Evolution vs. Creationism
General Rule: Evolution must only be taught as scientific fact. Creationism may not be
taught as science under any circumstances.
May a public school science teacher's right to teach evolution be restricted?
No. The United States Supreme Court has determined that it is unconstitutional to restrict an
educator's right to teach evolution. 35
May a science teacher who teaches evolution also teach creationism? No. Educators may
not teach, as fact, the theory that humankind was created by a divine being. In science classes,
educators must present only scientific explanations for life on earth and scientific critiques
of evolution. Furthermore, schools may not refuse to teach evolution in an effort to
avoid offending religious individuals. The United States Supreme Court has held that it is
unconstitutional to require educators who teach evolution also to teach creationism. 36
In addition, disclaimers regarding the theory of evolution as the only explanation for the
development of humankind have been found to be unconstitutional. In Freiler v. Tangipahoa
Parish Board of Education, 185 F. 3d 337 (5th Cir 1999), cert. denied, 530 U. S. 1251 (2000), the
court struck down a school board rule requiring teachers to read a disclaimer that said that
the teaching of evolution is "not intended to influence or dissuade the Biblical version of
Creation or any other concept."
May creationism ever be discussed in the public schools? Yes. Creationism may be included
in classes on comparative religion as an example of how some religious groups believe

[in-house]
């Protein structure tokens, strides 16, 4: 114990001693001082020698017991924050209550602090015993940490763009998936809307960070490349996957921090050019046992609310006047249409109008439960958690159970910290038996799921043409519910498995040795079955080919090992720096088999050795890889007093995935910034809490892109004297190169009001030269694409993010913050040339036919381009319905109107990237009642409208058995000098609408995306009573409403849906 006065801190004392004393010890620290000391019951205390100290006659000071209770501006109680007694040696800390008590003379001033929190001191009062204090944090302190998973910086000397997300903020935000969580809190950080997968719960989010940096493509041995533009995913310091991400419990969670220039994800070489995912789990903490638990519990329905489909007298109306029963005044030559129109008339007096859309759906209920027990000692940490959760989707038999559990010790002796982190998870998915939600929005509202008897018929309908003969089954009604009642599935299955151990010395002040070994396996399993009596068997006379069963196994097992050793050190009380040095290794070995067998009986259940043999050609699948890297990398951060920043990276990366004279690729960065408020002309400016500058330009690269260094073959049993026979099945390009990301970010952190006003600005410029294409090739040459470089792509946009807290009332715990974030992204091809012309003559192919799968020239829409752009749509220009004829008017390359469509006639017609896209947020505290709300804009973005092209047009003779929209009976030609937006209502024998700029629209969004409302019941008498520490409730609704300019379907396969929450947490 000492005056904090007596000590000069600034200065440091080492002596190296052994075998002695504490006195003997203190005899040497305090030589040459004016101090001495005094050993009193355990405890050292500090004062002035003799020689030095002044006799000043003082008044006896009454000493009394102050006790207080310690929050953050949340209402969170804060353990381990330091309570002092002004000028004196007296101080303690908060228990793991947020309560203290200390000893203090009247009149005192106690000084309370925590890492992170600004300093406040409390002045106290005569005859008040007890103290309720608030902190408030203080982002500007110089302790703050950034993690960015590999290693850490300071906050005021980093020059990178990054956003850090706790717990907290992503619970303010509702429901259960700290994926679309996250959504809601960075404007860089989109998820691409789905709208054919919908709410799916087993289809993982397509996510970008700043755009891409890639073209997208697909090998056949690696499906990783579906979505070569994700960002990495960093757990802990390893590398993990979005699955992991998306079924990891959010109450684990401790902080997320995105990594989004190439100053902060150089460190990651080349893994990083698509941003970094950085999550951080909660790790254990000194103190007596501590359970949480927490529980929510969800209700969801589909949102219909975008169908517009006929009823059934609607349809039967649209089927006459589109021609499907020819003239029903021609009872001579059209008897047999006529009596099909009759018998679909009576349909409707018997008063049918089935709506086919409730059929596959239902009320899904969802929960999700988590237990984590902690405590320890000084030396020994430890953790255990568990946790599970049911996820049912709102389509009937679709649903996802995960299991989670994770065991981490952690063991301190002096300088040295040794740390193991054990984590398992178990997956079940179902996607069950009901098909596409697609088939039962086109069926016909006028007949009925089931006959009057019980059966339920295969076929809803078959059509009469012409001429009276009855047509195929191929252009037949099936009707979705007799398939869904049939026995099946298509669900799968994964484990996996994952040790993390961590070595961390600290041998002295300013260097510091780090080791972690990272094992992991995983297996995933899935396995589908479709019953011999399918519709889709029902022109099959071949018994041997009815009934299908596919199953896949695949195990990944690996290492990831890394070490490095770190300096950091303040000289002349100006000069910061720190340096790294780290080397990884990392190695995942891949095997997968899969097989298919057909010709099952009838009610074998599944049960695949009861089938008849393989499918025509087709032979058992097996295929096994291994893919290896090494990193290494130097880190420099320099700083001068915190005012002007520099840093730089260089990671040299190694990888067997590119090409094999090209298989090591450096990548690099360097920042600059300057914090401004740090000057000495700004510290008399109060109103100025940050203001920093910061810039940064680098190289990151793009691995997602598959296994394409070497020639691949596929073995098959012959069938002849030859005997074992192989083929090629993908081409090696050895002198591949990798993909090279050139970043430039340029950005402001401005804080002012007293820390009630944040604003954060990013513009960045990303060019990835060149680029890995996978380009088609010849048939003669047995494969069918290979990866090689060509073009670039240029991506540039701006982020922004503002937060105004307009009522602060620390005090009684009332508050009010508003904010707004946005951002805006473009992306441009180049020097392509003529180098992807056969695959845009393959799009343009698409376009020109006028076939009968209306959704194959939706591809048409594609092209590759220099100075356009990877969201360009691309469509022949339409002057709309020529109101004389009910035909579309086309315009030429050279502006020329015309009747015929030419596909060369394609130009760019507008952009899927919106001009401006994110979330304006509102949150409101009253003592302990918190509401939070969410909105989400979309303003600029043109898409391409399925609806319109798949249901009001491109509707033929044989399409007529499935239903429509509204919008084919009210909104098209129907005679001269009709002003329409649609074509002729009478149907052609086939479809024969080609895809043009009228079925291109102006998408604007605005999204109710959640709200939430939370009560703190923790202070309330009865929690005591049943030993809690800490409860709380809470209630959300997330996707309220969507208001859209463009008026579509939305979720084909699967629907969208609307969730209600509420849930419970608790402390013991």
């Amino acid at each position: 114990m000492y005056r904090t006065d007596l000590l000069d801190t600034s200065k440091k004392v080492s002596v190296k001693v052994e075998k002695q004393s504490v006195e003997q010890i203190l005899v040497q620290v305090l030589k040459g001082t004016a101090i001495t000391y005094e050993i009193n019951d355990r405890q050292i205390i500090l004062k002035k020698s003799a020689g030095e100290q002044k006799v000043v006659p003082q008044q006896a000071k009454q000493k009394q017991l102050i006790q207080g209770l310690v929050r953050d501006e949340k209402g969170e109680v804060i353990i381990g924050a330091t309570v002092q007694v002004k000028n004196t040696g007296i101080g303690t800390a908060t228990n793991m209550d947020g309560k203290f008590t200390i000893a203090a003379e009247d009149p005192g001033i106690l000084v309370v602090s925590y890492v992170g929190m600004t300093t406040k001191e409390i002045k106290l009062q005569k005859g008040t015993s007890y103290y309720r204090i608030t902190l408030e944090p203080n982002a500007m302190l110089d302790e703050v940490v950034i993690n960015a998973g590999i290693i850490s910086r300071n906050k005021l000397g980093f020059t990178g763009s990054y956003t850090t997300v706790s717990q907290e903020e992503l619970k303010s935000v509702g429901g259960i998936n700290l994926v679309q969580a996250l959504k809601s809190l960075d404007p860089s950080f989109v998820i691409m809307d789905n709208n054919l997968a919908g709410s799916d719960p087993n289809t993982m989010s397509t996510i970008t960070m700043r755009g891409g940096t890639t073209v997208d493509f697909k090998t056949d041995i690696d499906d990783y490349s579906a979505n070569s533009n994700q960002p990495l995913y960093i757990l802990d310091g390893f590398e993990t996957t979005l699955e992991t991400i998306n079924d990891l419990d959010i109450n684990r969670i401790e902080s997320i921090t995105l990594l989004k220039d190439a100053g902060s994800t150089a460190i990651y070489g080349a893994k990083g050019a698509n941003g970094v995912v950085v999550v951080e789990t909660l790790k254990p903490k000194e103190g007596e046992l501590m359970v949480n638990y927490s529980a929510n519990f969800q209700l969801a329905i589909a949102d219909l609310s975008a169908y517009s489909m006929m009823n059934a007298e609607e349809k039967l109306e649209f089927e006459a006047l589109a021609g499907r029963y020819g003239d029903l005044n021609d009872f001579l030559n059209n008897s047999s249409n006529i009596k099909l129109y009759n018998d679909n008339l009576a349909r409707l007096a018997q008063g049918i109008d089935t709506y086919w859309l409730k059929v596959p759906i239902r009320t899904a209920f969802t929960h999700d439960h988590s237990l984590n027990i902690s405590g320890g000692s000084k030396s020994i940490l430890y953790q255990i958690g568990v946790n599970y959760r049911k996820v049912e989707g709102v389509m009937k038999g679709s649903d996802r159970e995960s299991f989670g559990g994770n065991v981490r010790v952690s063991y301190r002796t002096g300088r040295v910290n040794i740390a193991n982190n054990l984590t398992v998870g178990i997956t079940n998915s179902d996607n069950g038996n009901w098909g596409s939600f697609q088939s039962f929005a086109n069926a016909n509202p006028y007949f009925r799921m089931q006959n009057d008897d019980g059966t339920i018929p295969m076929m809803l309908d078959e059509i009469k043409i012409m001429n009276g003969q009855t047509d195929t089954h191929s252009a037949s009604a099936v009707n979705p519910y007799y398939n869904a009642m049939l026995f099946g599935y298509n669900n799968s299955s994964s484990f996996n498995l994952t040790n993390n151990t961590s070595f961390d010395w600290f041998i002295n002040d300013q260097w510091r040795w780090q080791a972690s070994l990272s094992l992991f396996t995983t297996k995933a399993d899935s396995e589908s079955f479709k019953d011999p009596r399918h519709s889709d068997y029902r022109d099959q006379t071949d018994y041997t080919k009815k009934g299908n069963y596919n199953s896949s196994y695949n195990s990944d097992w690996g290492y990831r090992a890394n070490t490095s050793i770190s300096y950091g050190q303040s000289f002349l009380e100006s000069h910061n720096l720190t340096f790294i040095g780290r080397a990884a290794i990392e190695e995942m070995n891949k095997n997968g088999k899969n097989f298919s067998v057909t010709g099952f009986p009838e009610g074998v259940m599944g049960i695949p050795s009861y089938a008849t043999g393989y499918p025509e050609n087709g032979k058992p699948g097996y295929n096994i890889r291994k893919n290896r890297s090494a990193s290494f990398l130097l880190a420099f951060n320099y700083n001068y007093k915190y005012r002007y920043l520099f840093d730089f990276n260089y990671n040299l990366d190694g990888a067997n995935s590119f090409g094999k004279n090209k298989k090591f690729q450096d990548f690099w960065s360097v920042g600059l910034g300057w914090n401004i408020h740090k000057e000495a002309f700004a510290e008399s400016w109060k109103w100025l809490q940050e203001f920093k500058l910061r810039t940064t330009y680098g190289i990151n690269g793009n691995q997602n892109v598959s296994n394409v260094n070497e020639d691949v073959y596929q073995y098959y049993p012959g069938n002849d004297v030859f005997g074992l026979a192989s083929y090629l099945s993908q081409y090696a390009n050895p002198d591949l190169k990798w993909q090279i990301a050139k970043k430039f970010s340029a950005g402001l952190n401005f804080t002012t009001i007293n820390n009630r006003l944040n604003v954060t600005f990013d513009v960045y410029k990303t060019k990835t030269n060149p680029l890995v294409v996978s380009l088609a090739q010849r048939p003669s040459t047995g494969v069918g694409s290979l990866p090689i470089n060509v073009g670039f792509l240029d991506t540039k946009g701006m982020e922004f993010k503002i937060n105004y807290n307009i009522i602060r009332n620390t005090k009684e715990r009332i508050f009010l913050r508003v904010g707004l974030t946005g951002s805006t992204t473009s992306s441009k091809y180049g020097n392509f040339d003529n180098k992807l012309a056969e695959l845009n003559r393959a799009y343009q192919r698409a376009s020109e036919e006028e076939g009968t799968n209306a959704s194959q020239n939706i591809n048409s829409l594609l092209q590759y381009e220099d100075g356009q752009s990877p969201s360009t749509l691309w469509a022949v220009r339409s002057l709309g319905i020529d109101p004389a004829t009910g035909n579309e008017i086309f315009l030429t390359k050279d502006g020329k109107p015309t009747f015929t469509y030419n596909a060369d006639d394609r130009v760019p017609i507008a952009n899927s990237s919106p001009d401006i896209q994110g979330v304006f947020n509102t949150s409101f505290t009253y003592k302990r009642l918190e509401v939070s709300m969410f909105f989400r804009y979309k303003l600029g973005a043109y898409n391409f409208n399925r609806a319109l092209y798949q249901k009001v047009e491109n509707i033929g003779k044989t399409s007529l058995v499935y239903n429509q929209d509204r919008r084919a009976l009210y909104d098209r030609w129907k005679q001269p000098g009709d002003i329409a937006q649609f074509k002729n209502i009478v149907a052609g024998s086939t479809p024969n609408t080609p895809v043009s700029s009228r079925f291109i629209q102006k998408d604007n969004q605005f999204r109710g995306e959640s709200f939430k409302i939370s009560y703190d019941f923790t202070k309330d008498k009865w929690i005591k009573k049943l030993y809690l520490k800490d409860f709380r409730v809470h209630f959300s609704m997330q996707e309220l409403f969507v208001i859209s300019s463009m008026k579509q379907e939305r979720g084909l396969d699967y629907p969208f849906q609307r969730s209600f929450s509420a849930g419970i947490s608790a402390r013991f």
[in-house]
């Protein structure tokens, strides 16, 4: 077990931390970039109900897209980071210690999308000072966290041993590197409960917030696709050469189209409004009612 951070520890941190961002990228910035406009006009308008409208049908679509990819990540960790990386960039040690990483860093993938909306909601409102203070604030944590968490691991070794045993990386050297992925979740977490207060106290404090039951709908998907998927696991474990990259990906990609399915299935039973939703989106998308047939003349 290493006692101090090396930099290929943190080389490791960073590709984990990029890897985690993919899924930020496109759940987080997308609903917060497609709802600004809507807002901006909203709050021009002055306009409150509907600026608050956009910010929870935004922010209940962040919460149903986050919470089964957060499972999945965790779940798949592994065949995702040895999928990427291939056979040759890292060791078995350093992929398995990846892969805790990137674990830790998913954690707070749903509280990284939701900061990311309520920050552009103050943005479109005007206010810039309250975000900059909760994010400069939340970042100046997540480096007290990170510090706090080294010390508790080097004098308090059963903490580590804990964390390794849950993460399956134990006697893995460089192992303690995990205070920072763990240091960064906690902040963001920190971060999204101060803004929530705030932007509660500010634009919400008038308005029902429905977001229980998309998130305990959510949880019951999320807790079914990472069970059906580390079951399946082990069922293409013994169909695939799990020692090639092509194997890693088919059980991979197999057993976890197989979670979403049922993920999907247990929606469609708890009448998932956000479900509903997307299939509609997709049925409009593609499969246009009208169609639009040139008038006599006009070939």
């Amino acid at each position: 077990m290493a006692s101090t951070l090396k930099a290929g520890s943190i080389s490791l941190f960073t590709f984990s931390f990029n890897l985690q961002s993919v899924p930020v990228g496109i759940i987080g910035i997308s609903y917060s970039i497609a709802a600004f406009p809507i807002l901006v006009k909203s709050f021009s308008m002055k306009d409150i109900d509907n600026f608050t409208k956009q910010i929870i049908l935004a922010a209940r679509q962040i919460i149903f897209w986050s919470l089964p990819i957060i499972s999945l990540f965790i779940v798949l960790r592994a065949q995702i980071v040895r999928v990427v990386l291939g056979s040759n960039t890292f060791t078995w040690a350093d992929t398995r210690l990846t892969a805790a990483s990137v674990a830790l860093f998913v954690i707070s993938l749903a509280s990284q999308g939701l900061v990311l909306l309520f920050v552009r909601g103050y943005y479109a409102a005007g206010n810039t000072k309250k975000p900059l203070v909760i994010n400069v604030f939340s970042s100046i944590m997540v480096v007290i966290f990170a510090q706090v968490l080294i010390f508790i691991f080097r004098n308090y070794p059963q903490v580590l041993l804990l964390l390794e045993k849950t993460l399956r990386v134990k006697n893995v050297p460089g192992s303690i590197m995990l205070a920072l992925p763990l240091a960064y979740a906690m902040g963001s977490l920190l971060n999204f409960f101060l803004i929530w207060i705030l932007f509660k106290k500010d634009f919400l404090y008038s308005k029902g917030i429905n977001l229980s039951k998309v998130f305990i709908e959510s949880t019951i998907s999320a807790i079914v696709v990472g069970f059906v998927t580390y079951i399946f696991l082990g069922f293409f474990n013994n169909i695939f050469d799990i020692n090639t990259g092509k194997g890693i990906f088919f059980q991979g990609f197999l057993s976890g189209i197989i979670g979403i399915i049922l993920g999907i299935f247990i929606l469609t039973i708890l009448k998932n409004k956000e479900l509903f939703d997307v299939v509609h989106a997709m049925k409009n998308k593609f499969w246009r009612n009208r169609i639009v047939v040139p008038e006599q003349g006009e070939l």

human life began. However, creationism may never be taught as scientific fact.
Do scientific integrity and equity require that we teach a competing theory of human origins?
Some have argued that equity, intellectual honesty and scientific integrity require the
teaching of creationism as a differing and alternative point of view. However, creationism
may not be taught as a response to the theory of evolution. Indeed, creationism (or "creation
science") does not meet the tenets of science as scientists use the term. 37 Moreover, it is not
a matter of equity to teach a religious point of view in a public school classroom with taxpayer
Additionally, there is a growing movement promoting the teaching of "intelligent design theory"
which asserts that the only reasonable explanation for the very complexity of the world
and development of humans is the existence of God. This "theory," often couched in scientific
terminology, is just another species of creationism, and thus also must not be taught in
the classroom as scientific fact.
Parent Asks Biology Teacher to Stop Teaching Evolution or Include Creationism
Mrs. Anderson teaches a seventh grade biology class which includes a section on
Darwinism and evolution. Jenny Hunter is a student in Mrs. Anderson's class. Jenny's
mother was helping Jenny with her homework one night when she realized that Jenny
was studying evolution, which goes against the family's belief in divine creation.
Jenny's mother asked Mrs. Anderson to either stop teaching evolution or to also include
a section on creationism, creation-science or intelligent design in her biology class.
How should Mrs. Anderson respond?
Mrs. Anderson should continue to teach evolution and should not teach any theory that humankind
was created by a divine being. While Jenny should be expected to learn and understand the theory
of evolution, she should not feel compelled to agree with the theory. Mrs. Anderson should make
sure Jenny is not ridiculed because she believes in divine creation.